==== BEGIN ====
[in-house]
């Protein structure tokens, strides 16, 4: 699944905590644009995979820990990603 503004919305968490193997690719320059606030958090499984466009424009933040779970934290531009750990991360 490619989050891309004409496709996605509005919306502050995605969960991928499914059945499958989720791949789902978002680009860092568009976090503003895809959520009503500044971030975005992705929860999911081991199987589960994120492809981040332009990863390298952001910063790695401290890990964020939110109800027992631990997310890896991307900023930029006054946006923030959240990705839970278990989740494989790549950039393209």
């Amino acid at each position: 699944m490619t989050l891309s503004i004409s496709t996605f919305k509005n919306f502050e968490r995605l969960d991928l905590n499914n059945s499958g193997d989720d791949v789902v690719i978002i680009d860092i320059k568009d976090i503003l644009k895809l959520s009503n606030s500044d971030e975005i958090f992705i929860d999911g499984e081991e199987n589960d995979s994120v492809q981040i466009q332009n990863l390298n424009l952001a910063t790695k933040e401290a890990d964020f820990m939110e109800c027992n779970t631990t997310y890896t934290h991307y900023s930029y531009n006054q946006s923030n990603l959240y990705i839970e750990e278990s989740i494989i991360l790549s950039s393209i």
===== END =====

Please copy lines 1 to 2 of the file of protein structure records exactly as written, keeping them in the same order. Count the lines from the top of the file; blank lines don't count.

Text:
[in-house]
């Protein structure tokens, strides 16, 4: 699944905590644009995979820990990603 503004919305968490193997690719320059606030958090499984466009424009933040779970934290531009750990991360 490619989050891309004409496709996605509005919306502050995605969960991928499914059945499958989720791949789902978002680009860092568009976090503003895809959520009503500044971030975005992705929860999911081991199987589960994120492809981040332009990863390298952001910063790695401290890990964020939110109800027992631990997310890896991307900023930029006054946006923030959240990705839970278990989740494989790549950039393209």